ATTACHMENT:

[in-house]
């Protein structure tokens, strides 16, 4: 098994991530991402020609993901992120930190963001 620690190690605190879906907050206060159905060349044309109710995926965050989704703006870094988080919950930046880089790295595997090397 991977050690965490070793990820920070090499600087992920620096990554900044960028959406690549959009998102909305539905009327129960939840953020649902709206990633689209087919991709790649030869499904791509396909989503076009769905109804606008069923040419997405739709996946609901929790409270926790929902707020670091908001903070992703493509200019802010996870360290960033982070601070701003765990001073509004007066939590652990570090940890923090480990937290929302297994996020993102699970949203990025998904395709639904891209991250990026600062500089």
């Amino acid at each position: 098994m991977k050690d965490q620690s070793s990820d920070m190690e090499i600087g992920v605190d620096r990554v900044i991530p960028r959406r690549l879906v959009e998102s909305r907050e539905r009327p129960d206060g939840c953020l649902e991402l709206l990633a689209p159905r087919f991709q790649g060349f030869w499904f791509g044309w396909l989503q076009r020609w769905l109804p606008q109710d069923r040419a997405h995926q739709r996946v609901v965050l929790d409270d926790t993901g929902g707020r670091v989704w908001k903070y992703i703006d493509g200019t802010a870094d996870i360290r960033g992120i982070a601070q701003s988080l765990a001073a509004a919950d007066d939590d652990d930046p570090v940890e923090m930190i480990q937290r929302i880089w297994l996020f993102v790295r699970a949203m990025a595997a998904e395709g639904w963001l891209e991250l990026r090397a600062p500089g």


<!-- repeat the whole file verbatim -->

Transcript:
[in-house]
């Protein structure tokens, strides 16, 4: 098994991530991402020609993901992120930190963001 620690190690605190879906907050206060159905060349044309109710995926965050989704703006870094988080919950930046880089790295595997090397 991977050690965490070793990820920070090499600087992920620096990554900044960028959406690549959009998102909305539905009327129960939840953020649902709206990633689209087919991709790649030869499904791509396909989503076009769905109804606008069923040419997405739709996946609901929790409270926790929902707020670091908001903070992703493509200019802010996870360290960033982070601070701003765990001073509004007066939590652990570090940890923090480990937290929302297994996020993102699970949203990025998904395709639904891209991250990026600062500089």
């Amino acid at each position: 098994m991977k050690d965490q620690s070793s990820d920070m190690e090499i600087g992920v605190d620096r990554v900044i991530p960028r959406r690549l879906v959009e998102s909305r907050e539905r009327p129960d206060g939840c953020l649902e991402l709206l990633a689209p159905r087919f991709q790649g060349f030869w499904f791509g044309w396909l989503q076009r020609w769905l109804p606008q109710d069923r040419a997405h995926q739709r996946v609901v965050l929790d409270d926790t993901g929902g707020r670091v989704w908001k903070y992703i703006d493509g200019t802010a870094d996870i360290r960033g992120i982070a601070q701003s988080l765990a001073a509004a919950d007066d939590d652990d930046p570090v940890e923090m930190i480990q937290r929302i880089w297994l996020f993102v790295r699970a949203m990025a595997a998904e395709g639904w963001l891209e991250l990026r090397a600062p500089g």